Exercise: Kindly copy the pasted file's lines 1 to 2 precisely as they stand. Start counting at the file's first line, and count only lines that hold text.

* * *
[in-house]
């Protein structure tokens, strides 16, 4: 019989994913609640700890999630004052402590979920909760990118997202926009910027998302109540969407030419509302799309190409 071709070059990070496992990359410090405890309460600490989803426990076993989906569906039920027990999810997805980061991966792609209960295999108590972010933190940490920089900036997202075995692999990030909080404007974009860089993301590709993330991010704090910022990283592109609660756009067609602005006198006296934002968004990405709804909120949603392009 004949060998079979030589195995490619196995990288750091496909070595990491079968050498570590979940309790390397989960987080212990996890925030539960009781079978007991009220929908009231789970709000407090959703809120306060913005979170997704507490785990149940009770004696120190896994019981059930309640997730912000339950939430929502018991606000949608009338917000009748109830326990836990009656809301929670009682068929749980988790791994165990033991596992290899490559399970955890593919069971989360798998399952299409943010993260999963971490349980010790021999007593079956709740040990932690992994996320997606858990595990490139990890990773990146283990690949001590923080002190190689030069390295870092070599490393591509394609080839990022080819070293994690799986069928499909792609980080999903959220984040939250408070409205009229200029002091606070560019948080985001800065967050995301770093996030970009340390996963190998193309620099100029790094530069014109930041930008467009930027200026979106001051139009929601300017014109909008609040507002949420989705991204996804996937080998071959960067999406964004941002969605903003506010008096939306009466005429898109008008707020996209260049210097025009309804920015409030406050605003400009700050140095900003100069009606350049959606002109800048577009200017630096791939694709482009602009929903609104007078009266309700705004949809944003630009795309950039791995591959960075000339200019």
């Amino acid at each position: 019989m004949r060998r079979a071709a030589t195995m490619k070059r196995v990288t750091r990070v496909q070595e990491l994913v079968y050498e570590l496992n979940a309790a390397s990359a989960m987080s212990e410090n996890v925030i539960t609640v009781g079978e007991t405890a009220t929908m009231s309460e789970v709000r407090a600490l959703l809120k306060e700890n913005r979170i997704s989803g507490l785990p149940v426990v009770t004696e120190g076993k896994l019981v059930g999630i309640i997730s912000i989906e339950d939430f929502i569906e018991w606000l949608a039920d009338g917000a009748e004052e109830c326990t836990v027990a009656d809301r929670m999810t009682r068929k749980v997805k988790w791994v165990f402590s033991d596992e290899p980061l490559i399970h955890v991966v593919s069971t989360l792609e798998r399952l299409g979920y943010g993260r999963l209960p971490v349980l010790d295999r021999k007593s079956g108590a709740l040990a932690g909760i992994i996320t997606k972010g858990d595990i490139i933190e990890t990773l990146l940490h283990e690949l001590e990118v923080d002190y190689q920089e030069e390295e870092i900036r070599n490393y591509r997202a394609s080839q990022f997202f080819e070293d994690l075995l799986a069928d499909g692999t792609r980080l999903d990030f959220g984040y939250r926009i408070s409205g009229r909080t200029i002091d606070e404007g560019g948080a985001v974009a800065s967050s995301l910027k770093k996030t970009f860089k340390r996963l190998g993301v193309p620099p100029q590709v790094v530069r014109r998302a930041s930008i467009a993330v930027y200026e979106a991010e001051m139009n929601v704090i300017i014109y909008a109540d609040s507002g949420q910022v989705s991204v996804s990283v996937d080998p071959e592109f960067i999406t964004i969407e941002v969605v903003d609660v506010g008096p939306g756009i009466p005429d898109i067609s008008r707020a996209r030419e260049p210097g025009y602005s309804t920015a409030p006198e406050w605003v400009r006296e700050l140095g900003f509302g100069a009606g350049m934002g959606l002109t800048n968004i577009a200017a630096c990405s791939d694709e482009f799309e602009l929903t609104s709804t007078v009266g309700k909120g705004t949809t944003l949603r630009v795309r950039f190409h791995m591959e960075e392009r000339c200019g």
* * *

[in-house]
């Protein structure tokens, strides 16, 4: 019989994913609640700890999630004052402590979920909760990118997202926009910027998302109540969407030419509302799309190409 071709070059990070496992990359410090405890309460600490989803426990076993989906569906039920027990999810997805980061991966792609209960295999108590972010933190940490920089900036997202075995692999990030909080404007974009860089993301590709993330991010704090910022990283592109609660756009067609602005006198006296934002968004990405709804909120949603392009 004949060998079979030589195995490619196995990288750091496909070595990491079968050498570590979940309790390397989960987080212990996890925030539960009781079978007991009220929908009231789970709000407090959703809120306060913005979170997704507490785990149940009770004696120190896994019981059930309640997730912000339950939430929502018991606000949608009338917000009748109830326990836990009656809301929670009682068929749980988790791994165990033991596992290899490559399970955890593919069971989360798998399952299409943010993260999963971490349980010790021999007593079956709740040990932690992994996320997606858990595990490139990890990773990146283990690949001590923080002190190689030069390295870092070599490393591509394609080839990022080819070293994690799986069928499909792609980080999903959220984040939250408070409205009229200029002091606070560019948080985001800065967050995301770093996030970009340390996963190998193309620099100029790094530069014109930041930008467009930027200026979106001051139009929601300017014109909008609040507002949420989705991204996804996937080998071959960067999406964004941002969605903003506010008096939306009466005429898109008008707020996209260049210097025009309804920015409030406050605003400009700050140095900003100069009606350049959606002109800048577009200017630096791939694709482009602009929903609104007078009266309700705004949809944003630009795309950039791995591959960075000339200019």